Another hat may get into the ring for RNC chair - Ken Blackwell of Ohio. Blackwell, a former Mayor and City Councilman from Cincinnati, was also Ohio Secretary of State and State Treasurer, Under Secrtary of Housing & Urban Development under Bush Sr., as well as US Ambassador to the UN Human Rights Commission. He lost the 2006 Ohio gubernatorial race to Ted Strickland. Blackwell is a well known conservative columnist at Townhall (like Fred Thompson) and is a strong propenent of limited ogvernment and a flat tax. Blackwell espoused the following principles in his failed 2006 run in an interview with Terence Heffrey:
"When Blackwell was running for governor of Ohio in 2006, I asked him what he believed to be the core principles the Republican Party must defend. "First, that the individual is at the center of our political system, not the state, not government," he said. "I believe in limited government. I actually believe that free men and free women and free markets can overcome any kind of economic challenge."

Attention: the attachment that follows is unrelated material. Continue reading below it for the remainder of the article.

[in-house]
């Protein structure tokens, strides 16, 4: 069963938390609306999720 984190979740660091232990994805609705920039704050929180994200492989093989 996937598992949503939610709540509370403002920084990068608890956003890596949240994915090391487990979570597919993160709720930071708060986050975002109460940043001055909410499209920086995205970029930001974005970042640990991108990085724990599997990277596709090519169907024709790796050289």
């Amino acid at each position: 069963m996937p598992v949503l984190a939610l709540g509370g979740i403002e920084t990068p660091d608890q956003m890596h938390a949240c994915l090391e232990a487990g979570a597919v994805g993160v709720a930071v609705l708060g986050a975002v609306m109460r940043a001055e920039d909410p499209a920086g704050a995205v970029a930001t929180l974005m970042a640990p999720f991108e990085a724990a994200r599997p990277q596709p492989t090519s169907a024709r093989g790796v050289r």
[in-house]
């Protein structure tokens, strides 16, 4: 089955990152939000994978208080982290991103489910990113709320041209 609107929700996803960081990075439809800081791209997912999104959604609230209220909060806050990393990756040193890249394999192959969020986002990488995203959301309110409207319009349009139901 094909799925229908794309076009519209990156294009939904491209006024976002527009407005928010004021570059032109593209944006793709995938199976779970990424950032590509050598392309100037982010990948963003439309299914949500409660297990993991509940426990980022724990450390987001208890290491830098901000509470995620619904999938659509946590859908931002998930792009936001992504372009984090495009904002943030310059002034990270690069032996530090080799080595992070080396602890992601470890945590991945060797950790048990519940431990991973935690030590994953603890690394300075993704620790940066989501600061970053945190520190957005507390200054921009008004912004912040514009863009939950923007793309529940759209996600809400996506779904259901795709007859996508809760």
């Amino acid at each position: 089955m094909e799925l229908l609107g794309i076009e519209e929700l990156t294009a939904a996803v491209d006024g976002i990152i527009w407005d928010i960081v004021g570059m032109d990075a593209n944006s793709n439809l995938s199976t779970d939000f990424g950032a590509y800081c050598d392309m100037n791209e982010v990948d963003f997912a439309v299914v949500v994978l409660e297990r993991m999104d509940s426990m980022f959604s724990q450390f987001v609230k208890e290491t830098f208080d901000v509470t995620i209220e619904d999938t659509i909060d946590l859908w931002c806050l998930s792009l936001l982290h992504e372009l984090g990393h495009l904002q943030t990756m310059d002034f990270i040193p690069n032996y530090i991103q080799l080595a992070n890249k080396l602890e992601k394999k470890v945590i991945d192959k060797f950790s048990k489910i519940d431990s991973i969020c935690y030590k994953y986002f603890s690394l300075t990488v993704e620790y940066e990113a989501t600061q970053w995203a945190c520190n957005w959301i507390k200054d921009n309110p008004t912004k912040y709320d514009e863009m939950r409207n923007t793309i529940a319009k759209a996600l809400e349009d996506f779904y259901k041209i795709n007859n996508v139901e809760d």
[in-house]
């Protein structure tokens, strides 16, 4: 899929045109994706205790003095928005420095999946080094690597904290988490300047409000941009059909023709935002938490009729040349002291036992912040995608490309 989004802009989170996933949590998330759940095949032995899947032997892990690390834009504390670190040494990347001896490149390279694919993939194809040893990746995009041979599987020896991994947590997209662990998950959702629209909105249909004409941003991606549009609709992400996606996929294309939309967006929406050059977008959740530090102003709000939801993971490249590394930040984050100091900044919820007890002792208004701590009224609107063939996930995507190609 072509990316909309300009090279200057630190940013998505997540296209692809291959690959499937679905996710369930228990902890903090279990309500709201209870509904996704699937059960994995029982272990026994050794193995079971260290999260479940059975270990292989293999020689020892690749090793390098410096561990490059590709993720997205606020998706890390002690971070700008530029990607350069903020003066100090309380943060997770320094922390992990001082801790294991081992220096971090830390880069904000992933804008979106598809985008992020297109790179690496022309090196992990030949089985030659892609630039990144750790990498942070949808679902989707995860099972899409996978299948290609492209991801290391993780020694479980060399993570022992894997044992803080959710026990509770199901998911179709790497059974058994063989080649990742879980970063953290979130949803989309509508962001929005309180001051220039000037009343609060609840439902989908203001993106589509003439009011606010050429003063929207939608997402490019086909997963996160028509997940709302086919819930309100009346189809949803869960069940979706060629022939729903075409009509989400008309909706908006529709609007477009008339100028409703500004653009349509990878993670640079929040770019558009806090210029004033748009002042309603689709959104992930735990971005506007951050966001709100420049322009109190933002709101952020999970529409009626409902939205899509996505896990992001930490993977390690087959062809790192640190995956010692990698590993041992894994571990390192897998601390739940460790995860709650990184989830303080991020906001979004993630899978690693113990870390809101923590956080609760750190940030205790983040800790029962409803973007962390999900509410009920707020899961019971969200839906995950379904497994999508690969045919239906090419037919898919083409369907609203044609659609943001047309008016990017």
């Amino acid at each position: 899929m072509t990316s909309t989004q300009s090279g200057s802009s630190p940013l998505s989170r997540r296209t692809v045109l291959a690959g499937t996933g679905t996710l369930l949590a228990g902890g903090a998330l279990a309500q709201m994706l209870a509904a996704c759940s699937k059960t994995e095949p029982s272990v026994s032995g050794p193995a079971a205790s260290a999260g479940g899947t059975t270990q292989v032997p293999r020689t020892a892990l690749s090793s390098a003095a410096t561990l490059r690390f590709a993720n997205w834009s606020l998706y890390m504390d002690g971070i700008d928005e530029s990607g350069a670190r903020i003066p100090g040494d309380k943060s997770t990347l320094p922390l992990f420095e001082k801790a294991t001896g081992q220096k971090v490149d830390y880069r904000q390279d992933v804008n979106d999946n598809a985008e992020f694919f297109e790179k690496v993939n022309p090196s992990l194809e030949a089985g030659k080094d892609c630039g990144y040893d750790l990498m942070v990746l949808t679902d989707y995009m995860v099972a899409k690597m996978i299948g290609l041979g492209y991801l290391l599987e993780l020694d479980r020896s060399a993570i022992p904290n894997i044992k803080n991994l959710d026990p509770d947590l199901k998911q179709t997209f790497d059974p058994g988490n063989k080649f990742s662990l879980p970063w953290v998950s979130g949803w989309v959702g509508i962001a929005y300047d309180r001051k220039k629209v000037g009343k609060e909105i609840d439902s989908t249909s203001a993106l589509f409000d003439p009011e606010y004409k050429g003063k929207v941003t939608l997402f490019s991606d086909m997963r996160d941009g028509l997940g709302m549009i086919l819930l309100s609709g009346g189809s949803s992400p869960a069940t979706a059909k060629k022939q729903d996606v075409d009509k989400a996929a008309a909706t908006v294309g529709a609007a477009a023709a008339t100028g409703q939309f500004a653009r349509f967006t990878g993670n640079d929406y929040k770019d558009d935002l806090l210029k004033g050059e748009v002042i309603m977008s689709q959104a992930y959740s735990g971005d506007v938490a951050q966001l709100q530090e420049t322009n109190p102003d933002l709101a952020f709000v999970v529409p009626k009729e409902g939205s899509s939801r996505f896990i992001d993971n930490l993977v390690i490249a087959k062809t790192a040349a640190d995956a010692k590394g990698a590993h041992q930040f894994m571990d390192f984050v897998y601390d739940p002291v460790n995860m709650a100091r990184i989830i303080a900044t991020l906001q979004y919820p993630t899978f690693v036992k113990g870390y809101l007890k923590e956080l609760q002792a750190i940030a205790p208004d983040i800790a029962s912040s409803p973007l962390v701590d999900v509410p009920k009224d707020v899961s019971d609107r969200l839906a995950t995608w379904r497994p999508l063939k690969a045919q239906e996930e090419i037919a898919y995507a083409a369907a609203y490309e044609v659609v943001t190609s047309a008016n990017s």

"I trust in people to make good decisions," he added. "I understand there are things, but only a limited number of things, that government can do that individuals and communities of individuals cannot do by themselves."
Club for Growth President Pat Toomey appears inclined to support Blackwell, stating:
"I think Ken would be a great chairman," Club for Growth President Pat Toomey told me this week. "He understands the importance of holding the coalition that can restore the Republican Party to its majority. He's a solid conservative. He's a very appealing guy. He will go over well with not just the Republican base but also with the moderate Republicans and independents that we need to attract and energize. "I think he would be a great choice," said Toomey."
Like another RNC candidate, Michael Steel, Blackwell is African-American. Blackwell's latest op-ed at Twonhall is here. In it he reminds readers that things looked pretty dark for the GOP after the 1992 election defeat, but the party took both houses of Congress just two years later.